Bodies of US Troops Killed in Afghan Helicopter Crash to Return Home

Posted August 9th, 2011 at 9:25 am (UTC-5)
Leave a comment

The remains of 30 U.S. soldiers killed in a helicopter crash in Afghanistan in central Afghanistan are set to be returned to the United States.

The bodies of the troops, including 22 members of the elite Navy SEALS, were due to arrive Tuesday at Dover Air Force Base, where the Defense Department says a ceremony will be closed to the media because the remains are still being identified.

The Chinook transport helicopter went down during an anti-Taliban operation in the remote Tangi Valley of Wardak province, reportedly after being fired on by an insurgent rocket-propelled grenade. Seven Afghan soldiers and an Afghan interpreter were among the 38 killed.

The crash is the worst loss of life suffered by U.S. forces in a single incident from the decade-long war. NATO says an investigation is under way to determine the exact cause of the crash.

In Washington Monday, President Barack Obama said the loss of the 30 American troops is “a stark reminder” of the risks that U.S. forces take every day.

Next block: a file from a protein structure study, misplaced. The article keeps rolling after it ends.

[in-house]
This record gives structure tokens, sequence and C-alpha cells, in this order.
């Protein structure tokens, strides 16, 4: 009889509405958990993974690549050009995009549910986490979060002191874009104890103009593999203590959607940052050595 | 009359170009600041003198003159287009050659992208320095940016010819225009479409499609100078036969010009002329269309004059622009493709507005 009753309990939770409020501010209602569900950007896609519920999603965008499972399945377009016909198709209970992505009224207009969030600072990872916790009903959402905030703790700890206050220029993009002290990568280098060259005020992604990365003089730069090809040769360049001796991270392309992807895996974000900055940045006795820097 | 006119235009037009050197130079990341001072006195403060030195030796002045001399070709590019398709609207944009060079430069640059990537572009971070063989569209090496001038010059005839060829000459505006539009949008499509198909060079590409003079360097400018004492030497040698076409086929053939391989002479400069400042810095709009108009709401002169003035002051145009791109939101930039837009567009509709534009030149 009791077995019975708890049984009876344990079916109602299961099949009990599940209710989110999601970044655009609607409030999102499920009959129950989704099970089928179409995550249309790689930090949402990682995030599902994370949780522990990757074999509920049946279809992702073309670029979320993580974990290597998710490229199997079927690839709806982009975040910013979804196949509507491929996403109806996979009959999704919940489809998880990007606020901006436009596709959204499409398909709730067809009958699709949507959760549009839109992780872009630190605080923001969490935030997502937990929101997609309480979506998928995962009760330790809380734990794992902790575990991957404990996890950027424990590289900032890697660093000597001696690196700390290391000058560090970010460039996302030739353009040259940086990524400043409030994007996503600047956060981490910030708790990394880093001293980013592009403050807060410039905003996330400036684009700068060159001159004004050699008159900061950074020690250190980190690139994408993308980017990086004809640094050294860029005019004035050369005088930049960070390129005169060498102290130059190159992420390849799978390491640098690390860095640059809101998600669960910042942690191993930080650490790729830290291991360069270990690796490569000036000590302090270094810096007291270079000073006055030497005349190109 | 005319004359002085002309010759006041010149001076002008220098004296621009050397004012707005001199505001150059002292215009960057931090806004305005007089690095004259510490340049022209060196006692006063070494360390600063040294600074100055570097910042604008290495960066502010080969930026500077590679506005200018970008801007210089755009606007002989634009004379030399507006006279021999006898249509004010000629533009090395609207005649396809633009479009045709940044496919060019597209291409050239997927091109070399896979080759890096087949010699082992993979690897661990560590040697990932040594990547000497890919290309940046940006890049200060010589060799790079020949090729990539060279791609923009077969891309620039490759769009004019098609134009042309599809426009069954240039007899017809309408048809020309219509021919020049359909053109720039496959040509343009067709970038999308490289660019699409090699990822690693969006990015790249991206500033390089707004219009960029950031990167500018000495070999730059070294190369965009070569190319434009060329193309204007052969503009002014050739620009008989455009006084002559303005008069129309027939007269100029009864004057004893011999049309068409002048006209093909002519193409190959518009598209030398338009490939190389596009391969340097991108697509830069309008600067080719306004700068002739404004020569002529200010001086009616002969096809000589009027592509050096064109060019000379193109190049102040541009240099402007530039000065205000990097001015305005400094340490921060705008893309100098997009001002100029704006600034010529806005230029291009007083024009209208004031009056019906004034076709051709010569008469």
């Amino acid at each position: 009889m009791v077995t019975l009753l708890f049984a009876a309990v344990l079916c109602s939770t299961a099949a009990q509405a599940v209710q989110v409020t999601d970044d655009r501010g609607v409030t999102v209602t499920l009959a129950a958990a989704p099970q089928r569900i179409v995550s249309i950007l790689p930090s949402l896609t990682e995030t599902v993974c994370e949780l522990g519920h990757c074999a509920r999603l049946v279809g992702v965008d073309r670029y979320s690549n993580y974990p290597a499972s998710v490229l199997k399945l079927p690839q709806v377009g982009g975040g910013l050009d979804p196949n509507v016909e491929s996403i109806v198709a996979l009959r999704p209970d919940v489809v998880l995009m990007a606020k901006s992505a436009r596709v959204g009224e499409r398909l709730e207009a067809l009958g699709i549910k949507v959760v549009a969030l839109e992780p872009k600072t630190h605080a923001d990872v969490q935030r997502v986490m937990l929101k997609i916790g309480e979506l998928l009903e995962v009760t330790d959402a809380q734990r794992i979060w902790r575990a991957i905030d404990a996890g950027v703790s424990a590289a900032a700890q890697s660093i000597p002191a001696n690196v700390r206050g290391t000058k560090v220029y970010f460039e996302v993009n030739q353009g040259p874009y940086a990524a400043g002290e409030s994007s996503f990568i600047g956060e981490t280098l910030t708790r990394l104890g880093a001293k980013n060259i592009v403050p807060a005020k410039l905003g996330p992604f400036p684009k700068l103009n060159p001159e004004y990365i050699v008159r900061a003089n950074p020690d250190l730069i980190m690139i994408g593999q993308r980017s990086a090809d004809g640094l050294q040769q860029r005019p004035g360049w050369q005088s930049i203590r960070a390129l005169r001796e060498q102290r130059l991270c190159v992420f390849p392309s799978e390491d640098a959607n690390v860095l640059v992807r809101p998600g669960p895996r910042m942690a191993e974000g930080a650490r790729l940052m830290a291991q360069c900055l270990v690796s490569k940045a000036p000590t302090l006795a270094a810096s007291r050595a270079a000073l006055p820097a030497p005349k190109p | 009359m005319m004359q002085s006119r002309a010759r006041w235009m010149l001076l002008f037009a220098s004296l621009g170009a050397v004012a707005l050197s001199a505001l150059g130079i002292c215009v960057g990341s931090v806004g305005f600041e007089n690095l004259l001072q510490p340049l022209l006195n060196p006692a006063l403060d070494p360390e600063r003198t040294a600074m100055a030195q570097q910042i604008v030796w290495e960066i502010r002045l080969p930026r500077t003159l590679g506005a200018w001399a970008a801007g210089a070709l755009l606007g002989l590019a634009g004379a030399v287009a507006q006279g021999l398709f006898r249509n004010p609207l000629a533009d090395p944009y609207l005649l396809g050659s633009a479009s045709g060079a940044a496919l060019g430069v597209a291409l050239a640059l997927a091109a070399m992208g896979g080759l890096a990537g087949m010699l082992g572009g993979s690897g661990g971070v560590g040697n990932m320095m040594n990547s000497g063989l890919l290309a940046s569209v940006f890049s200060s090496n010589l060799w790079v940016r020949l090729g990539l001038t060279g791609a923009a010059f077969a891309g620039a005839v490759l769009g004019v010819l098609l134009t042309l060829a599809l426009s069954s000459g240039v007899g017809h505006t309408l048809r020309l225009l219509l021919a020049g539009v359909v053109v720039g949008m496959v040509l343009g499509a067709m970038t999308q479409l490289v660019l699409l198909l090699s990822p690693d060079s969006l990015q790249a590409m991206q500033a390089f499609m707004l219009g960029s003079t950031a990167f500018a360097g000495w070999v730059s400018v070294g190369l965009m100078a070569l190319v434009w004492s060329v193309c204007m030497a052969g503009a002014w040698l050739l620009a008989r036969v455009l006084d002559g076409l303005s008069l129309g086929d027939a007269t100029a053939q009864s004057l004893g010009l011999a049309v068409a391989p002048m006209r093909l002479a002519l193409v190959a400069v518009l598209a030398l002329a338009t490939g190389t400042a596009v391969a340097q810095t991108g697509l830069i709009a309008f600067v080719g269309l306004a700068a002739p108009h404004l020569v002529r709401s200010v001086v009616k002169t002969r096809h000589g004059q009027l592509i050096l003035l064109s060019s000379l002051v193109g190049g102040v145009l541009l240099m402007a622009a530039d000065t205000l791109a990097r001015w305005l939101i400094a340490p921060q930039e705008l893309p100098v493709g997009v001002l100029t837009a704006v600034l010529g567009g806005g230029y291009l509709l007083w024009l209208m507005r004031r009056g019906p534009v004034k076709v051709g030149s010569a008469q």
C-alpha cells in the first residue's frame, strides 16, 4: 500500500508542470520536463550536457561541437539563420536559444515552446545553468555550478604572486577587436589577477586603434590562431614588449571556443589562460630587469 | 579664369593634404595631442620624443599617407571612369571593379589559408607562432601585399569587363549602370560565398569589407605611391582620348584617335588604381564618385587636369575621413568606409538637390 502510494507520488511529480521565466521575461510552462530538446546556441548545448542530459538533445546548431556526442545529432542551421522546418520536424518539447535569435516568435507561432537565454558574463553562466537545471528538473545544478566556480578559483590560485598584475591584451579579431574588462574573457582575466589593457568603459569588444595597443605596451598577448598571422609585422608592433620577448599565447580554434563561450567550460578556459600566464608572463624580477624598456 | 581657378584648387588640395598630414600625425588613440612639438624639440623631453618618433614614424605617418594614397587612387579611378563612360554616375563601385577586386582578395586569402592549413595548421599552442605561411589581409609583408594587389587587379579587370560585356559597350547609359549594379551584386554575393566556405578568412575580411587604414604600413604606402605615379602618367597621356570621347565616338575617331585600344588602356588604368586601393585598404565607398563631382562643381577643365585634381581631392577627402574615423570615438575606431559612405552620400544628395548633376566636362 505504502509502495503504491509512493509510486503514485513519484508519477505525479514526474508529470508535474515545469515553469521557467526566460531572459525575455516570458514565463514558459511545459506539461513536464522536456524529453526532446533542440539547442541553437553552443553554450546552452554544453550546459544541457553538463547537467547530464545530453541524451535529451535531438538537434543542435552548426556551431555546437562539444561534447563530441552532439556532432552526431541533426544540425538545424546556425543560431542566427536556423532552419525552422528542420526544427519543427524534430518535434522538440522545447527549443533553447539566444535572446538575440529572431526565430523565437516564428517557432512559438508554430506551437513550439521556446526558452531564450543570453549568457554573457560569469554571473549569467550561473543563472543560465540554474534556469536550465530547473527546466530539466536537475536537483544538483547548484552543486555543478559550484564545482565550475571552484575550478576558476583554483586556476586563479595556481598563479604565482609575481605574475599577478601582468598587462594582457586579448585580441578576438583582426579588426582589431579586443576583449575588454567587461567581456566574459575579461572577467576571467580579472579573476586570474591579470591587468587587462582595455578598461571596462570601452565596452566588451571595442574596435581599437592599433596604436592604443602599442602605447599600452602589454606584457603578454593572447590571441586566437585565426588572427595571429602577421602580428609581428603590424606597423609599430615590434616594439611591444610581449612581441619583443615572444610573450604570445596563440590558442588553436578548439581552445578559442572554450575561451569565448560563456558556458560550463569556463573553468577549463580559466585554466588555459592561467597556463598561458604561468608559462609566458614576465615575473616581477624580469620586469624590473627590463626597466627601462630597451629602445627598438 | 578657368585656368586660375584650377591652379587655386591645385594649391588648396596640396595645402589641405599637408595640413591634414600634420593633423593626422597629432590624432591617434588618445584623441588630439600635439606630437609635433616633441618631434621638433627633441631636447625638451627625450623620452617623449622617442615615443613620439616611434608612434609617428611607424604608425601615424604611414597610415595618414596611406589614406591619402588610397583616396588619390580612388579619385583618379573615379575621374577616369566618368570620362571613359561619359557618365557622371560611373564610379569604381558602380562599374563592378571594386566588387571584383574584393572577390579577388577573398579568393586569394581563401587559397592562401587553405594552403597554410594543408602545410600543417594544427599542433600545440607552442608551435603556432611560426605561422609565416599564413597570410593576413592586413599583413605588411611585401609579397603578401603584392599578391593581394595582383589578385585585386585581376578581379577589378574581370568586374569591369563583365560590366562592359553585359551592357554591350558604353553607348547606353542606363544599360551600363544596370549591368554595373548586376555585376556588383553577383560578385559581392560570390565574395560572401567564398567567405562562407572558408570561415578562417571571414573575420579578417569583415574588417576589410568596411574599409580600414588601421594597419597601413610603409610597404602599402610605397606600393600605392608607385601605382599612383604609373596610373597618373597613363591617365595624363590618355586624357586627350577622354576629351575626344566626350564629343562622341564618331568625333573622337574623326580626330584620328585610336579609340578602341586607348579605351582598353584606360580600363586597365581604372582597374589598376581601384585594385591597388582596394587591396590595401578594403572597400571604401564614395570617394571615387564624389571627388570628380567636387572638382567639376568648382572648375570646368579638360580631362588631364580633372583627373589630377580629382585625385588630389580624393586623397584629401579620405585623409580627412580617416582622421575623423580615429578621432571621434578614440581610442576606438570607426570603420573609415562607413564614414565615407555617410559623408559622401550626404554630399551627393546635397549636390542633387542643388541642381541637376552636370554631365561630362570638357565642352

Pentagon officials said families of the fallen troops would be allowed to attend Tuesday's arrival ceremony in the eastern U.S. state of Delaware. It was not immediately clear whether families had been asked if they would allow media access to the event.

President Obama's administration lifted an 18-year ban on media coverage of the return of dead soldiers in 2009, leaving the choice up to relatives of those killed.

U.S. Defense Secretary Leon Panetta said Monday that as heavy a loss as the crash was, it would be even more tragic if it were allowed to derail efforts to defeat al-Qaida and deny the terrorist group a safe haven in Afghanistan.

Pentagon spokesman Colonel Dave Lapan said the apparent downing of the helicopter by a Taliban rocket-propelled grenade was a single combat incident and did not represent any watershed or trend in the war against the Taliban.

Violence in Afghanistan is at its worst since the U.S.-led invasion in late 2001, with international troop and Afghan civilian deaths reaching record levels.